Tainted Wall Street Reporters:1932-2012

By Pam Martens: August 11, 2012 

There is growing evidence that Wall Street and other corporate money is finding its way into the pockets of business reporters today, just as evidence surfaced in 1932 of bribes to reporters at the New York Daily News, Wall Street Journal, New York Times, New York Herald Tribune, New York Evening Post and others. 

Yesterday, Yasha Levine and Mark Ames of ExiledOnLine.com published a stunning investigative report of a deeply compromised Adam Davidson, host of NPR’s Planet Money.  On September 12, 2011, we reported that CNBC’s Larry Kudlow had pocketed $332,500 from the Koch funded Mercatus Center without disclosing it to viewers of his program.  

On July 2 of this year, we reported that Andrew Ross Sorkin, of the New York Times and CNBC, attempted to downplay the need for restoring the Glass-Steagall Act by reporting that Lehman Brothers, Merrill Lynch, and AIG had no connection to the Glass-Steagall Act, when, in fact, each owned FDIC insured banks which would have been impossible if the law was still in force. Despite two requests for correction of Sorkin’s spectacularly erroneous article, the article remains on the New York Times web site as written, suggesting it is not poor reporting but propaganda.  

Back on February 2, 2007, we wrote about Maria Bartiromo of CNBC accepting international flights on Citigroup’s corporate jet and speaking engagements to Citigroup clients.  An in-depth look revealed that CNBC and Citigroup were engaged in what marketers call co-branding. 

Today’s Wall Street has engaged in every practice that led to the crash of 1929; rigging hot new issues, tainted research, pump and dump, stock loan schemes, collusion, price manipulation.  And yet today’s Congress has yet to take up the obvious inquiry as to whether Wall Street’s boosters are on the take.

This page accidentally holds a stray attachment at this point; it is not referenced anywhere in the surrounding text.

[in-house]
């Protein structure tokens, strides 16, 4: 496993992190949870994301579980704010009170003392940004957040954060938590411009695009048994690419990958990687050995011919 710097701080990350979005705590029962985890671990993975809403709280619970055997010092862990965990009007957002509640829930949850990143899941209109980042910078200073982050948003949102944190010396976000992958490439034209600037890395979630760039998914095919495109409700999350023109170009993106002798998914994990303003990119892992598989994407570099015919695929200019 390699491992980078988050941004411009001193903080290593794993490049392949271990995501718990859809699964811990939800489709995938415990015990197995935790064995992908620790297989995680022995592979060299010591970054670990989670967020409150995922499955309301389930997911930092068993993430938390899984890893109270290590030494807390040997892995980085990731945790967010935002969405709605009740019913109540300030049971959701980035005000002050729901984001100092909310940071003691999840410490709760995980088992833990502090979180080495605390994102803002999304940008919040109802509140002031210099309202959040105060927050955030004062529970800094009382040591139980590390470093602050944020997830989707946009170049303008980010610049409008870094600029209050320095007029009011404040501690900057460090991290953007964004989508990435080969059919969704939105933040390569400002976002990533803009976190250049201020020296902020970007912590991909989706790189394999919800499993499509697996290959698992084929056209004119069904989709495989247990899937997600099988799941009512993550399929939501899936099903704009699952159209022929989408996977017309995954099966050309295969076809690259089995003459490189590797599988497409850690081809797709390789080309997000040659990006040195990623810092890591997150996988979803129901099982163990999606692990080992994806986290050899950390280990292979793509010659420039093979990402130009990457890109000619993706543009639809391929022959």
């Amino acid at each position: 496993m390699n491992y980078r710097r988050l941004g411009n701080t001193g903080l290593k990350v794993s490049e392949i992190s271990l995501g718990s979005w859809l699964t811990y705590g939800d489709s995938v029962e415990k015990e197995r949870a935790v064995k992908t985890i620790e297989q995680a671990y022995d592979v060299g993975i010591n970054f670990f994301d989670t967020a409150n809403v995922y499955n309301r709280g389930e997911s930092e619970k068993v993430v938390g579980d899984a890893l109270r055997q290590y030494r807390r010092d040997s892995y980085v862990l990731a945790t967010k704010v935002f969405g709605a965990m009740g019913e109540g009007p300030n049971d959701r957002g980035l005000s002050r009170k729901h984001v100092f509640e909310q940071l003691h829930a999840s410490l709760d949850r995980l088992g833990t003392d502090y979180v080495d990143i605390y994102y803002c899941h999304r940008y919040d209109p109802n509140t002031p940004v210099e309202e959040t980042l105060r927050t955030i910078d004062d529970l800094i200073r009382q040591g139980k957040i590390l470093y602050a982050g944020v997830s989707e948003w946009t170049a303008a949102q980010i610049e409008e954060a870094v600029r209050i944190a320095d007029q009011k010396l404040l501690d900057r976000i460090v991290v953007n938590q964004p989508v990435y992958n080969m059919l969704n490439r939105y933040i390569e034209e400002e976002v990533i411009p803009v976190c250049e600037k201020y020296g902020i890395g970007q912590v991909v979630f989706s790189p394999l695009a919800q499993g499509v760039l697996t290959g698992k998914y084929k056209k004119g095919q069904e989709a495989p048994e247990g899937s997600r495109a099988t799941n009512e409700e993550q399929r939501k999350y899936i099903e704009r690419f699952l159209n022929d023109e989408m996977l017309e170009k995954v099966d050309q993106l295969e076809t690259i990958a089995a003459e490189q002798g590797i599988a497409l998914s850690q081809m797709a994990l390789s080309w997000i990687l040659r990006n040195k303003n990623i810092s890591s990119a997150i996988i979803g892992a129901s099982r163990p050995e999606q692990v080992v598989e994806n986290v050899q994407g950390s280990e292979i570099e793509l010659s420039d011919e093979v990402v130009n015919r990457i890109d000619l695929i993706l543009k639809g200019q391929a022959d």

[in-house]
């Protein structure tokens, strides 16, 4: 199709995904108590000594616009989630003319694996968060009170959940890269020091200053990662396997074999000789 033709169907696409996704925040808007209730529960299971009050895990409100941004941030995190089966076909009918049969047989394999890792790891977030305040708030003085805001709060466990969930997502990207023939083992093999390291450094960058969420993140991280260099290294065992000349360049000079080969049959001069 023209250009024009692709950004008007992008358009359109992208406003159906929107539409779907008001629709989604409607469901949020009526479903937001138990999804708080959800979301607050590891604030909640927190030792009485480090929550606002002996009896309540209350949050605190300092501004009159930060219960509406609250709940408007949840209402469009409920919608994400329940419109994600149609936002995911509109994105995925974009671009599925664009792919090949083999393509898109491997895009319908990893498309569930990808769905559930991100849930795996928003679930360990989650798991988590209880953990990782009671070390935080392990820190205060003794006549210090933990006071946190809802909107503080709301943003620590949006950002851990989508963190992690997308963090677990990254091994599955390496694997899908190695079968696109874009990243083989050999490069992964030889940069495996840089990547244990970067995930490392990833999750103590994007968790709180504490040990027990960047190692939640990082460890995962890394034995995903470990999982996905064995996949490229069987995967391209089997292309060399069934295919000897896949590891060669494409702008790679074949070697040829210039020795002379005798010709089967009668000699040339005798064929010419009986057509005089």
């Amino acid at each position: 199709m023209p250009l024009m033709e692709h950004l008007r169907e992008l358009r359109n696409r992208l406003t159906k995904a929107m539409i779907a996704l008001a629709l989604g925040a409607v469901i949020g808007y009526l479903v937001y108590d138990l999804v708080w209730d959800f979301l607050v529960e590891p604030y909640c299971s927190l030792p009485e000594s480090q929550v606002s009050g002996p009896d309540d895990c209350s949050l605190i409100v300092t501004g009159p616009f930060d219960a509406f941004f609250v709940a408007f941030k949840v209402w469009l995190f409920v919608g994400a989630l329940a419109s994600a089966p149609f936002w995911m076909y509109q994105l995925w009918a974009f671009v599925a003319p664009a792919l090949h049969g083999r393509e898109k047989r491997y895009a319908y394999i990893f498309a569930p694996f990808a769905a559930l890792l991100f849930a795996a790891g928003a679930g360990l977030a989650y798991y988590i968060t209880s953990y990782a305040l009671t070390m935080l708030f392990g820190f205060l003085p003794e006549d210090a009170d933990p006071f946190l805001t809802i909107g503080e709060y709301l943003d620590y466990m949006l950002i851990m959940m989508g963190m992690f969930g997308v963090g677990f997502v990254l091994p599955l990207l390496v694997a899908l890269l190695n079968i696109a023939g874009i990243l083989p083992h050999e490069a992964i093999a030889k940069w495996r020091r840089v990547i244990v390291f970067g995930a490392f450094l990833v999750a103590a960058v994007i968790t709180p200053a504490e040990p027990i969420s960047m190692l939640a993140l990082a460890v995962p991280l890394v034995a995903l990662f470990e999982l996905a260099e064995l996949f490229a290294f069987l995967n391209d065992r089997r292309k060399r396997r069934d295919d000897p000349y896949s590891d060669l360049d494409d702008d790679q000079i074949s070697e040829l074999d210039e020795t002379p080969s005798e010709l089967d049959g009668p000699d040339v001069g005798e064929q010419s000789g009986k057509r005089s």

During the hearings of the Senate Committee on Banking and Currency following the stock market crash of 1929, we saw some shining examples of what a real investigative body is capable of doing for the American people they are supposed to represent. 

The hearings were titled “Stock Exchange Practices” and delved into every device of collusion and corruption that members of the New York Stock Exchange were deploying against the investing public. 

Unlike the Wall Street hearings that have been held by today’s Congress, members actually showed up with hard evidence to enlighten the public to the details of the corruption.  

On April 26, 1932, Congressman Fiorello La Guardia of New York arrived at the hearing, armed with cancelled checks showing reporters at some of New York City’s most prominent newspapers were taking bribes from Wall Street promoters.  Let’s have a listen to how things were done in our Congress 80 years ago: 

Representative LaGuardia. Very well, we will return right to that matter. As to the statement that the public was to blame in their wild scramble to invest, and that brokers had absolutely nothing to do with fixing prices, with promotions, or advertising, I now state to this committee that that statement is not true. Not only do brokers rig the market, not only do brokers speculate in stocks in which members of the firm are directors of the corporations, but I say now that I shall proceed to deliver to this committee proof that when any of these stocks are selected to be rigged, a high pressure publicity man is retained. He writes the stuff and the papers copy it. Financial writers contact the publicity man, and I have the checks here of some financial writers that received money from one of these high pressure publicity men…The publicity man in this case was A. Newton Plummer. He operated under the name of publicity counsel, and also under the name of Institute of Economic Research… 

I think for about 10 or 15 years he was doing this work. I have one account of his here, from 1919, just before the 1921 crash. But the most of his activity, I will say, was during the period of the big boom which ended in the 1929 debacle. 

This man Plummer is a very smart young man. He writes this high-powered stuff, and I will leave it with the committee. He had the contacts and this was the modus operandi : He would be given a stock and he would send out the stories about the stock…Then he would be given cash for his necessary disbursements…